Note: would the 2 voters that indicated that they do not participate in opinion polls please contact me, I have a questionnaire I would like you to complete. It only takes a couple hours. I am working on a survey of nonrespondents, but have had trouble with my sample size.

The anticipation for next week's poll is building...see you tomorrow.

Huck the Fuskies

Always Nice to Get a Mention

From a GOP fund-raising e-mail.
Obama and the Democrats are ready to jam their liberal agenda on the American people. Their fundraising troika of labor bosses, Hollywood, and trial lawyers is trying to smash the Republican Senate Firewall and hand the keys over to liberal interest groups.

Crap/Not Crap

McCain's pick of Palin make concerns about his age and health legitimate talking points and lines of attack for the Dems.

I say "not crap."

Friday, August 29, 2008


h/t Hoffmania via atrios

I actually was going to post a funny bit from political radar...I was perusing past posts (led there by atrios also) and came across this:
ABC News' Jennifer Duck reports: During the heated 2008 presidential race, President Bush has never attacked Sen. Barack Obama, D-Ill., by name, and on Friday, Press Secretary Dana Perino told reporters the president has no plans to attack the Democratic presidential nominee when he addresses the Republican National Convention on Monday.

“Do not expect the speech to define the president's legacy. This is not an opportunity to recap accomplishments of the past seven and a half years. It will not serve as a farewell to the American people, and it certainly will not attack Barack Obama," Perino said.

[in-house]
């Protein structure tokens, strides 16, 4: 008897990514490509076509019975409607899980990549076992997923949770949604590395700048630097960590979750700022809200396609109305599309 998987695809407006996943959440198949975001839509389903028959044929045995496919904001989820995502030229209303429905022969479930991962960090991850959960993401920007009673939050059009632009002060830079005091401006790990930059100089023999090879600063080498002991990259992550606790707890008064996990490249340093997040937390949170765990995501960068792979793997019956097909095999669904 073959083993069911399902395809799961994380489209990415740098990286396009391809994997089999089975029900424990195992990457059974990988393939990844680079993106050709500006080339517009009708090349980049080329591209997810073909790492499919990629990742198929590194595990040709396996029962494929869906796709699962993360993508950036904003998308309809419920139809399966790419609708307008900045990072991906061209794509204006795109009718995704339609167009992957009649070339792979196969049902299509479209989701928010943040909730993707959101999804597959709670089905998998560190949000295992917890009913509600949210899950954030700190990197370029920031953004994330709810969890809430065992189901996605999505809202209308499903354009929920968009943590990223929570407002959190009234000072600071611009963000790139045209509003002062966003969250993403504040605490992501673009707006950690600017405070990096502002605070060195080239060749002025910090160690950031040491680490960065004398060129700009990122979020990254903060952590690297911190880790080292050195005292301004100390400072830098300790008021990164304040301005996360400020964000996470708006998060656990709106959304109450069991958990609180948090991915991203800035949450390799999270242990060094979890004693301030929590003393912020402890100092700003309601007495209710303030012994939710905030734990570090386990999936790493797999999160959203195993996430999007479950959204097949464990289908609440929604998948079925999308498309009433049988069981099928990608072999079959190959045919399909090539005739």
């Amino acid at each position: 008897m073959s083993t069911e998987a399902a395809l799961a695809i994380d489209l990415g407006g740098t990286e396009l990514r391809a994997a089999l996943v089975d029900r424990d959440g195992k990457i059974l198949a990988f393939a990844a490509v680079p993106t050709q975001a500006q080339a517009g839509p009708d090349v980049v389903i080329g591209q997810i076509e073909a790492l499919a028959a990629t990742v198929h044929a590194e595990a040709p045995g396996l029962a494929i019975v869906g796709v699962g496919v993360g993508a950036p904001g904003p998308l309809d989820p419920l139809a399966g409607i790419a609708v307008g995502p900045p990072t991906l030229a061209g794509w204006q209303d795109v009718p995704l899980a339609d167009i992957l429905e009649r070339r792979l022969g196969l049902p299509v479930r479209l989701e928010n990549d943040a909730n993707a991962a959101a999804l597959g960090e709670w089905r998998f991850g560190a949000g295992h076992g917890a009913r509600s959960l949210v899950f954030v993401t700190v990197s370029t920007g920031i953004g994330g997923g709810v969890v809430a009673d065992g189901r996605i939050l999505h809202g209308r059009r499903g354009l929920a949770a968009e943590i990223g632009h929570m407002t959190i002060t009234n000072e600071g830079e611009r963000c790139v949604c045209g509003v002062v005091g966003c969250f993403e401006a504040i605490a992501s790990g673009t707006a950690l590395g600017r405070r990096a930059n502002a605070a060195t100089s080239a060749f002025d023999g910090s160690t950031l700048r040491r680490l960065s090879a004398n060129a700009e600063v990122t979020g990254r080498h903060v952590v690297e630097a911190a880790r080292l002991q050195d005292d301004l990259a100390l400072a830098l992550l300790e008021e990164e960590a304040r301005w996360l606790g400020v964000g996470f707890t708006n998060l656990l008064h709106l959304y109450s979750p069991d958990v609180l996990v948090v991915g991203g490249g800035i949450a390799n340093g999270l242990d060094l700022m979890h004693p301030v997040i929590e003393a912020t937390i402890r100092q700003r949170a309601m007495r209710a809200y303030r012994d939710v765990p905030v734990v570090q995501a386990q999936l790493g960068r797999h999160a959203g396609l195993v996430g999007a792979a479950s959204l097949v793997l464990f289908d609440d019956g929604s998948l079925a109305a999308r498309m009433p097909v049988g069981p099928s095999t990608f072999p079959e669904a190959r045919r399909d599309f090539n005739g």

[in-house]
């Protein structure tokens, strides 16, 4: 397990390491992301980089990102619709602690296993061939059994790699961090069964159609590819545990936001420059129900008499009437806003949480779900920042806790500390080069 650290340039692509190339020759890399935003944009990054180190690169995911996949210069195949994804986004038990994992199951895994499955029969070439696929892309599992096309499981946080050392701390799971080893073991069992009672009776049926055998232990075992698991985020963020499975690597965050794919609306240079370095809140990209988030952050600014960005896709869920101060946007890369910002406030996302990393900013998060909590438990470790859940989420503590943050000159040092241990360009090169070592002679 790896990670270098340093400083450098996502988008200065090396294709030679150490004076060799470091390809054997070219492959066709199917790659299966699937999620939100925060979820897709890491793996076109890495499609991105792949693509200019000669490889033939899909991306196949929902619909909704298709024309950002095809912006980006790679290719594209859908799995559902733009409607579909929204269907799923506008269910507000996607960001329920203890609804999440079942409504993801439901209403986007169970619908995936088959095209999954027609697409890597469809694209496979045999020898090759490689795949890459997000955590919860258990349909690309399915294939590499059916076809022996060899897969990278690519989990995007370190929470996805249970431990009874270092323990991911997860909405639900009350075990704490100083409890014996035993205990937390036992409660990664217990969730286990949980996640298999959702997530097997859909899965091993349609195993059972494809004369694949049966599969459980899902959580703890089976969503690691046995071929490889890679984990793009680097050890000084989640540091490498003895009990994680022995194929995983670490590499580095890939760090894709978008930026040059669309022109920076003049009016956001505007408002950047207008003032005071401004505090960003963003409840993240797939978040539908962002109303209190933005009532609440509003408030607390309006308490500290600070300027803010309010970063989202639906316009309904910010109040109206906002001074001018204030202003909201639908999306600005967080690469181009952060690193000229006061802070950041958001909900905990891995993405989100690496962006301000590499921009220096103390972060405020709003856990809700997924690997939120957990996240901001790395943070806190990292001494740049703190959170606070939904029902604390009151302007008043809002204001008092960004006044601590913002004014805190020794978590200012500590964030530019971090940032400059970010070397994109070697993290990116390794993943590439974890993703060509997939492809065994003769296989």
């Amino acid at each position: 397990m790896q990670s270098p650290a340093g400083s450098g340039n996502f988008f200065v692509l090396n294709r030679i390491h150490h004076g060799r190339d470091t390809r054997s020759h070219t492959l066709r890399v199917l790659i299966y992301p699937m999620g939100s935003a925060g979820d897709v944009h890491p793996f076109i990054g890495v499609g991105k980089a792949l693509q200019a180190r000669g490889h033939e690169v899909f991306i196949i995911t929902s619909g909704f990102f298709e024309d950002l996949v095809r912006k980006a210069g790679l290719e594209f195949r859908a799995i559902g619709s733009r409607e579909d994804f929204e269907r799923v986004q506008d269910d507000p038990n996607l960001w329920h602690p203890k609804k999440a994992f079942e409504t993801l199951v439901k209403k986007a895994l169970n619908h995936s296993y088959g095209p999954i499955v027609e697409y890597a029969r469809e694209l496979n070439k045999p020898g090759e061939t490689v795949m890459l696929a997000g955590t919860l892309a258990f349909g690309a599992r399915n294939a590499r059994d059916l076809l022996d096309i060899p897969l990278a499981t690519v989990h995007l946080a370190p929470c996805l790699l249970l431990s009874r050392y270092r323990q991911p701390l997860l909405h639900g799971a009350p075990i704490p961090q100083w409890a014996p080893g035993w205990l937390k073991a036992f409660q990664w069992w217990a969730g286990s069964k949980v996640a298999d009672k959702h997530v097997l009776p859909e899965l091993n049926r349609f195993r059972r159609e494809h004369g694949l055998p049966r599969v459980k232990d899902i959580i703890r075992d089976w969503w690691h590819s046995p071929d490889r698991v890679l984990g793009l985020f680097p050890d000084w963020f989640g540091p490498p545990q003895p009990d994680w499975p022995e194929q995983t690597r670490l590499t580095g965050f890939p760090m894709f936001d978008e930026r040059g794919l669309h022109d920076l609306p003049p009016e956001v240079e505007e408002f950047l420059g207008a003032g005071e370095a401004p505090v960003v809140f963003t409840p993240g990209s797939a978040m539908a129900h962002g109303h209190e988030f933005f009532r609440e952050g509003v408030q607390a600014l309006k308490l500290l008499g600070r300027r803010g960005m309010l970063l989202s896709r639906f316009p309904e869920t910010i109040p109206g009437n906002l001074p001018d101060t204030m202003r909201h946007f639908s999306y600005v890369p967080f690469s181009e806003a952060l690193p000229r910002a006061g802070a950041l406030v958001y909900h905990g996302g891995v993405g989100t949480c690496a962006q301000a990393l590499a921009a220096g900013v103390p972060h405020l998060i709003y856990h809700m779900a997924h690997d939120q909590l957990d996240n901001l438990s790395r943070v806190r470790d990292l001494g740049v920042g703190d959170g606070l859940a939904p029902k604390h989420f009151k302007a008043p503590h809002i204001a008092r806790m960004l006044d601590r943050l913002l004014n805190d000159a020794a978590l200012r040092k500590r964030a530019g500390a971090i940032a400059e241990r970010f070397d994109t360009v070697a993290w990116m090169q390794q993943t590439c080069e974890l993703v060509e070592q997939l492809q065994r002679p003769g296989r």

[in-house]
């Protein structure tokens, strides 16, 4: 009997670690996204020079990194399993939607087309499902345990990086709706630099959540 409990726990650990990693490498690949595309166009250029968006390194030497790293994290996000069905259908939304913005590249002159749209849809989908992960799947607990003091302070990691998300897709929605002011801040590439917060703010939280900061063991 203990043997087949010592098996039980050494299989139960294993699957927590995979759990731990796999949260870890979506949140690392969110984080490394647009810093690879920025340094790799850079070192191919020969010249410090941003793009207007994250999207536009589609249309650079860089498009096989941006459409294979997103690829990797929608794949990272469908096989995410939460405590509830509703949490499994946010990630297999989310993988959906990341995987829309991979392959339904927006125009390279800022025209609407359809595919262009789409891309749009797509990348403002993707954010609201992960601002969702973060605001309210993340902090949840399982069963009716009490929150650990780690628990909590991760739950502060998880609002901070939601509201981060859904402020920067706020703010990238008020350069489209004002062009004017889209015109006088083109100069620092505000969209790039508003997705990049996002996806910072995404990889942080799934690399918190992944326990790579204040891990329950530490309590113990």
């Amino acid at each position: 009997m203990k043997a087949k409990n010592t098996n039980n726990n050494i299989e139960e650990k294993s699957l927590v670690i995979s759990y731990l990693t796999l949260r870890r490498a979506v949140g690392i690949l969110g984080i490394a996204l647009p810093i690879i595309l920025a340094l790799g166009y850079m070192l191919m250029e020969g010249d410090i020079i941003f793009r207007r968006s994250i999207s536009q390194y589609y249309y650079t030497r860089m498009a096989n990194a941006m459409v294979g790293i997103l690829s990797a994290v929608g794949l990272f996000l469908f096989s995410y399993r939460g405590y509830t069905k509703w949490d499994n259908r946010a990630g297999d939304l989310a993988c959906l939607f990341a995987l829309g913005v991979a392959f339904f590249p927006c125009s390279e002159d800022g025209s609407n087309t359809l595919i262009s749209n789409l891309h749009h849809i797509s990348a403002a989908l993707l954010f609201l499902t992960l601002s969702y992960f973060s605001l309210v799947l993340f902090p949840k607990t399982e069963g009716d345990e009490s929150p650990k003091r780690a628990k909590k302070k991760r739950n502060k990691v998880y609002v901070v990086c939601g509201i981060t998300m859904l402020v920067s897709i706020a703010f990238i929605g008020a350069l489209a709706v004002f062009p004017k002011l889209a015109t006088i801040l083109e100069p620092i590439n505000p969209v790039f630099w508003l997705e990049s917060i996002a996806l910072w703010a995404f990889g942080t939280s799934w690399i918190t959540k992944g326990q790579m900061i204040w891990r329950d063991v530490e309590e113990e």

One reporter asked "why not" and Perino replied with a laugh, "Because he's got class.”

Yes the man won't mention his awesome legacy, the kick ass job he's done the past 7 and 1/2 years, and won't be his farewell...too bad, would have been a great speech. What is he going to talk about?
can't wait for the OG liveblog of the Convention...

Palin and Sexism

A friend sent me this. I think it's amazing that the Republicans are pushing the "Palin is hot" meme enough that it took less than three hours for someone to dummy this up.

Sorry if posting it only compounds the problem of women being seen solely as sex objects, even when they are running for VP, but it something I am seeing the Republicans push, so the sign makes a comment.

One of my first thoughts after hearing about Palin is that a good trick by the Republicans would be to have someone like Buchanan or Novak or Savage say something sexist, then she could denounce the sexists in her own party and try to win those Hillary voters over. This might be the first wave on that line.

Noted without comment

This One's Got Legs [Kathryn Jean Lopez]

An e-mail: